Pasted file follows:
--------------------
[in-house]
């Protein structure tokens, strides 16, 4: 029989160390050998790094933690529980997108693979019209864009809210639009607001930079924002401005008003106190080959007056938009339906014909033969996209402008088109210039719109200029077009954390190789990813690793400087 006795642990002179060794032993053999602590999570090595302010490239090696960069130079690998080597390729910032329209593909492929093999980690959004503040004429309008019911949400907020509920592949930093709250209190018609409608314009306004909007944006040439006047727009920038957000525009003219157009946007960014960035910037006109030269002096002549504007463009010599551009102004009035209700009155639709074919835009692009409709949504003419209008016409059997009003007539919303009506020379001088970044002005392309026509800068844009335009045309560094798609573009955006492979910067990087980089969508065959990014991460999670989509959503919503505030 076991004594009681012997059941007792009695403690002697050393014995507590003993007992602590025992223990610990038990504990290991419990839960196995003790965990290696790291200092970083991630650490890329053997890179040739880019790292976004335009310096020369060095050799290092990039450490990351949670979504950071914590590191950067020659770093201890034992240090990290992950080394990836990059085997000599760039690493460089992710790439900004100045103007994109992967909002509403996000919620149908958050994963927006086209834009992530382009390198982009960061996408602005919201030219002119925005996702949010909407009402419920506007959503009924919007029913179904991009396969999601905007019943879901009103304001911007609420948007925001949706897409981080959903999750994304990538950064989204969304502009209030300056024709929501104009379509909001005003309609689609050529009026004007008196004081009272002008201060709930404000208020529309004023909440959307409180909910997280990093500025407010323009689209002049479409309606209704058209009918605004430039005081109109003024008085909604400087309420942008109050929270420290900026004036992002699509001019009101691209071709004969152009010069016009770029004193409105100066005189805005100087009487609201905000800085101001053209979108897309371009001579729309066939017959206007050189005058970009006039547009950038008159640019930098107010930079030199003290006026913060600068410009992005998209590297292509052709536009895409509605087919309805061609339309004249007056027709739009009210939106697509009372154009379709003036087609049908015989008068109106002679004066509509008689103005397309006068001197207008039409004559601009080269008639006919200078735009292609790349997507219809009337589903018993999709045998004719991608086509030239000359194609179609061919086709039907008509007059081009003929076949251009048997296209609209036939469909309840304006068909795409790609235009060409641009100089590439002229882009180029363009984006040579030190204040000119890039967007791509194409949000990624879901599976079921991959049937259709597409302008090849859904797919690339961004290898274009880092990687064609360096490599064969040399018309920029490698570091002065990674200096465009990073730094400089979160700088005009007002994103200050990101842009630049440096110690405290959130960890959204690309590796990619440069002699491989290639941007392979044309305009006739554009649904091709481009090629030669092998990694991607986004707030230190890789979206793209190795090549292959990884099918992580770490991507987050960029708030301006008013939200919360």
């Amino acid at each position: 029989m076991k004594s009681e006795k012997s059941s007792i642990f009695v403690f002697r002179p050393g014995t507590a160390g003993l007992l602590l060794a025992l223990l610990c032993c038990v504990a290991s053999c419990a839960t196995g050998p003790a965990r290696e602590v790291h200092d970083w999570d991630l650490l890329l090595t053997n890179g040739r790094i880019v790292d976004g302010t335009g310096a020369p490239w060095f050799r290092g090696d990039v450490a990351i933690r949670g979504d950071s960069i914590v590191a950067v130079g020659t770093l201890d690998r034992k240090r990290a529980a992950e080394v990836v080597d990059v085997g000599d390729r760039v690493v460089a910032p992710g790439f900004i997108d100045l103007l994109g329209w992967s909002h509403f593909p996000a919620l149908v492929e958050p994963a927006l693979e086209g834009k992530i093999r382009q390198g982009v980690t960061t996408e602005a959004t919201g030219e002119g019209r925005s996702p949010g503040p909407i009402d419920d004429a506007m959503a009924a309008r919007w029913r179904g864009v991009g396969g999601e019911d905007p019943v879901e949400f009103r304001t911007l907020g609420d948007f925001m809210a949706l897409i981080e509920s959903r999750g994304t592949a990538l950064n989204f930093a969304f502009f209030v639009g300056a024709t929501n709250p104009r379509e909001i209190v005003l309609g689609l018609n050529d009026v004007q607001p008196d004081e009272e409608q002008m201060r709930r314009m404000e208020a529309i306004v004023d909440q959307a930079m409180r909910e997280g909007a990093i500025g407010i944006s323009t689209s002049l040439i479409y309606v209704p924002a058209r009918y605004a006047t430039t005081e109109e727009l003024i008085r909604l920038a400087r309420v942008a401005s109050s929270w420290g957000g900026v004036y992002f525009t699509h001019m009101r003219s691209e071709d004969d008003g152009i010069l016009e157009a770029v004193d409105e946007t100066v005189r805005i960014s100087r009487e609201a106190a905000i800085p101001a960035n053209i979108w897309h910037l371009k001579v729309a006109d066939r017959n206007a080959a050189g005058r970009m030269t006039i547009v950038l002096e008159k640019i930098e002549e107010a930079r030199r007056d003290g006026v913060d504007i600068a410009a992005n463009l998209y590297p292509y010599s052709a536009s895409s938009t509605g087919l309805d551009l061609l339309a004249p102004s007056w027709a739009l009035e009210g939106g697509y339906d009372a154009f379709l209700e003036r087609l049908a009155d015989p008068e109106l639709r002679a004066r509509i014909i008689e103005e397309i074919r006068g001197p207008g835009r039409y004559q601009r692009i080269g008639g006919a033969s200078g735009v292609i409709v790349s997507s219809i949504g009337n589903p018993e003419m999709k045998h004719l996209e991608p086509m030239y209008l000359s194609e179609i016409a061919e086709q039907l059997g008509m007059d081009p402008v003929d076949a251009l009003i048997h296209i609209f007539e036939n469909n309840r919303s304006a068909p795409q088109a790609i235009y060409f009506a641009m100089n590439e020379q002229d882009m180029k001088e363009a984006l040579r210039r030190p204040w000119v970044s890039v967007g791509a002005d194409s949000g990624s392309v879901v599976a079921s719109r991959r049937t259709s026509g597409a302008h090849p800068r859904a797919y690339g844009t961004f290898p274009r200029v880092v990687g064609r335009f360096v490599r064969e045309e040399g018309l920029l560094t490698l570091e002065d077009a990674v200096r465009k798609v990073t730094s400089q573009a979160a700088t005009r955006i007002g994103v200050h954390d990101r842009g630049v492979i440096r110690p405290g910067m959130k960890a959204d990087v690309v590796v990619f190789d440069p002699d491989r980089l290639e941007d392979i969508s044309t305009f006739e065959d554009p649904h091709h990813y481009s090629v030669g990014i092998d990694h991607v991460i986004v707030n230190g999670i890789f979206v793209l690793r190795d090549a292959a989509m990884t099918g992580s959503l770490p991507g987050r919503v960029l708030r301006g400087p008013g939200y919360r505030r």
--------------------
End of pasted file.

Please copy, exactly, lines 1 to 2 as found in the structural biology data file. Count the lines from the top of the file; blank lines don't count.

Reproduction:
[in-house]
């Protein structure tokens, strides 16, 4: 029989160390050998790094933690529980997108693979019209864009809210639009607001930079924002401005008003106190080959007056938009339906014909033969996209402008088109210039719109200029077009954390190789990813690793400087 006795642990002179060794032993053999602590999570090595302010490239090696960069130079690998080597390729910032329209593909492929093999980690959004503040004429309008019911949400907020509920592949930093709250209190018609409608314009306004909007944006040439006047727009920038957000525009003219157009946007960014960035910037006109030269002096002549504007463009010599551009102004009035209700009155639709074919835009692009409709949504003419209008016409059997009003007539919303009506020379001088970044002005392309026509800068844009335009045309560094798609573009955006492979910067990087980089969508065959990014991460999670989509959503919503505030 076991004594009681012997059941007792009695403690002697050393014995507590003993007992602590025992223990610990038990504990290991419990839960196995003790965990290696790291200092970083991630650490890329053997890179040739880019790292976004335009310096020369060095050799290092990039450490990351949670979504950071914590590191950067020659770093201890034992240090990290992950080394990836990059085997000599760039690493460089992710790439900004100045103007994109992967909002509403996000919620149908958050994963927006086209834009992530382009390198982009960061996408602005919201030219002119925005996702949010909407009402419920506007959503009924919007029913179904991009396969999601905007019943879901009103304001911007609420948007925001949706897409981080959903999750994304990538950064989204969304502009209030300056024709929501104009379509909001005003309609689609050529009026004007008196004081009272002008201060709930404000208020529309004023909440959307409180909910997280990093500025407010323009689209002049479409309606209704058209009918605004430039005081109109003024008085909604400087309420942008109050929270420290900026004036992002699509001019009101691209071709004969152009010069016009770029004193409105100066005189805005100087009487609201905000800085101001053209979108897309371009001579729309066939017959206007050189005058970009006039547009950038008159640019930098107010930079030199003290006026913060600068410009992005998209590297292509052709536009895409509605087919309805061609339309004249007056027709739009009210939106697509009372154009379709003036087609049908015989008068109106002679004066509509008689103005397309006068001197207008039409004559601009080269008639006919200078735009292609790349997507219809009337589903018993999709045998004719991608086509030239000359194609179609061919086709039907008509007059081009003929076949251009048997296209609209036939469909309840304006068909795409790609235009060409641009100089590439002229882009180029363009984006040579030190204040000119890039967007791509194409949000990624879901599976079921991959049937259709597409302008090849859904797919690339961004290898274009880092990687064609360096490599064969040399018309920029490698570091002065990674200096465009990073730094400089979160700088005009007002994103200050990101842009630049440096110690405290959130960890959204690309590796990619440069002699491989290639941007392979044309305009006739554009649904091709481009090629030669092998990694991607986004707030230190890789979206793209190795090549292959990884099918992580770490991507987050960029708030301006008013939200919360």